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Blood glucose test strips are a wonderful thing, until they’re not. Maybe you love your strips. Maybe you long for more strips. Maybe you see them, use them, and feel a sense of calm, knowing that good or bad, your strips provide you with necessary information to help you manage your illness.

Right now, though, I don’t like my strips.

Oh, I admit they’re fantastic, a groundbreaking medical invention for those of us with diabetes. Strips provide us snapshots of our blood glucose readings at any particular moment. Too high? Too low? You don’t really know for sure unless you check. And if you use a test strip prior to eating or drinking anything with carbohydrates, it’s so much easier to make an informed decision about your insulin bolus.

Test-strip technology is another positive: it just keeps getting better all the time. Used to be it took a huge drop of blood to set the strips off on their calculating way, and then you’d have to wait forever, like, more than five seconds, for your blood glucose reading to appear. These days a less-than-pinhead-sized drop (if you could even call it a drop) and the strip is happy, which makes the meter happy, which makes me happy.


I’ve come to realize that my test strips annoy me. There’s nothing terribly rational about these feelings toward my strips — and I’m sure I’ll come around and enjoy their company again soon — it’s just that, well, they’ve taken on a life of their own.

I’m well aware that a good diabetes self-management routine relies on these little, plastic, electronic strips. I know I’m fortunate, because when it comes to the cost of test strips (which can be around a dollar per strip), my supplies are fully covered by my medical insurance. The thing is, test strips — my used test strips — are everywhere, and despite the innumerable daily reminders, apart from blood glucose test strips, that I live with an incurable chronic illness, it’s the test strips — those innocuous, tapered tabs with a spot of blood on them — that have become an unwelcome reminder that I have an illness, a reminder when I don’t want to be pulled back from whatever it is I’m doing to make me say, “Oh, yes. That’s from you. It’s because you have diabetes.”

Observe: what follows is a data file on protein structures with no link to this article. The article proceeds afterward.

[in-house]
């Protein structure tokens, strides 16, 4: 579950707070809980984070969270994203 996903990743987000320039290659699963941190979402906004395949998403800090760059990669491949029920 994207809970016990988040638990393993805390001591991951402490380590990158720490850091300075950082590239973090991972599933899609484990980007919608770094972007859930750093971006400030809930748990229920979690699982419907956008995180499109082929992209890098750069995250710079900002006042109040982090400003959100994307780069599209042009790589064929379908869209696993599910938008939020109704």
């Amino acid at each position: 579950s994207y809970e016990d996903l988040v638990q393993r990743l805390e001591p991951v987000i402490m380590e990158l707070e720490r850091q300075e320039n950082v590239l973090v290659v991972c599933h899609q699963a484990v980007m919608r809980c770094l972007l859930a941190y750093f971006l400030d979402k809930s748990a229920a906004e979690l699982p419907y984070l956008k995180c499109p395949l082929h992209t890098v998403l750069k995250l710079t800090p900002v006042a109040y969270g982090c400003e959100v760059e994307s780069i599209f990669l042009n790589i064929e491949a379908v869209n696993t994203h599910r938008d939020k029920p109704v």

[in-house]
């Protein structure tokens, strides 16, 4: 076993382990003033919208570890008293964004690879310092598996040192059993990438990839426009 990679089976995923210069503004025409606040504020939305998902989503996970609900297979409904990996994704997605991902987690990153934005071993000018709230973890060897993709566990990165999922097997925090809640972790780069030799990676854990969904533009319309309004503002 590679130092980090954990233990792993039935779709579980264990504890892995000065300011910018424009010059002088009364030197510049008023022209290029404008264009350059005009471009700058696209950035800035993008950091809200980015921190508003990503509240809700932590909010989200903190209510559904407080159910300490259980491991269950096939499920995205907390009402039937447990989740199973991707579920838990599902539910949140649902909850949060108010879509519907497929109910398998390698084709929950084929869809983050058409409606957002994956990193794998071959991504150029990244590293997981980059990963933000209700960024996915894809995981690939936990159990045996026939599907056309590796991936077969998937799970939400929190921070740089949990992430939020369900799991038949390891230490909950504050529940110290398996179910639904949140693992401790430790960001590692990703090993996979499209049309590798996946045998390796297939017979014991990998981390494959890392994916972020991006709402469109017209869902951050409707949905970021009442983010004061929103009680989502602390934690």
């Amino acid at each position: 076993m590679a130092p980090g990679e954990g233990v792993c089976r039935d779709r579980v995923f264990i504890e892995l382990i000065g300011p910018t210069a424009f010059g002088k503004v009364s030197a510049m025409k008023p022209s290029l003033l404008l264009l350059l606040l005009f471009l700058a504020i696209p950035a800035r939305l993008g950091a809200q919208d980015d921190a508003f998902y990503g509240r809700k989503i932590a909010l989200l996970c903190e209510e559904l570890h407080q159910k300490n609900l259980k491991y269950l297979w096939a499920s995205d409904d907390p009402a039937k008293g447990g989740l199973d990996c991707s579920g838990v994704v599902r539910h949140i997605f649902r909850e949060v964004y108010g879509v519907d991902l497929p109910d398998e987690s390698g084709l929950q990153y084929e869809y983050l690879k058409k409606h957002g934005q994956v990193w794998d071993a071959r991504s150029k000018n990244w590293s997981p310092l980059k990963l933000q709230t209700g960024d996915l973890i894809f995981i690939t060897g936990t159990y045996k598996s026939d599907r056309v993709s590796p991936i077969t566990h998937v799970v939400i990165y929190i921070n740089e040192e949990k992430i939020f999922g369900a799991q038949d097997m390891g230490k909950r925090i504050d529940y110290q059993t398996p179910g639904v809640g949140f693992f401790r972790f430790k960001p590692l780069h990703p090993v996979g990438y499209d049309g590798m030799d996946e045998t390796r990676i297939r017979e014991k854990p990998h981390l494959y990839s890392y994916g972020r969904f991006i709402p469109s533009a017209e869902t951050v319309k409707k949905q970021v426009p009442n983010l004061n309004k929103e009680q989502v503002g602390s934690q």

If you have diabetes, and if you monitor more than a couple of times a day (and unless you’re meticulous in your disposal of your strips), then do I really need to go into what I mean by used test strips being everywhere? Do I need to list where I find them, describe how annoying they can be when I turn on the light in the laundry room and there are two or three on the floor, rectangular insects who’ve come into the open to die in the night? Should I describe how frustrating it is to try and pick one up off of the floor, in my office, a strip that didn’t make it to the trash can. I can’t get a purchase on it. My fingers fumble. It just sits there, fast to its home, me without fingernails enough to get a hold.

There’s the vacuum attachment they get stuck in. There’s the sheets on the bed they get caught between (and in the morning, the parts of exposed skin they stick to). There’s the garden where I find them, the driveway cracks where they lurk, the front porch crevices they creep into, the spot at the curb where we set out our trash bins.

My work bag? My office desk? My car’s footwells, cup holders, and seat cracks? Yes, yes, yes.

And many more places than these, yes.

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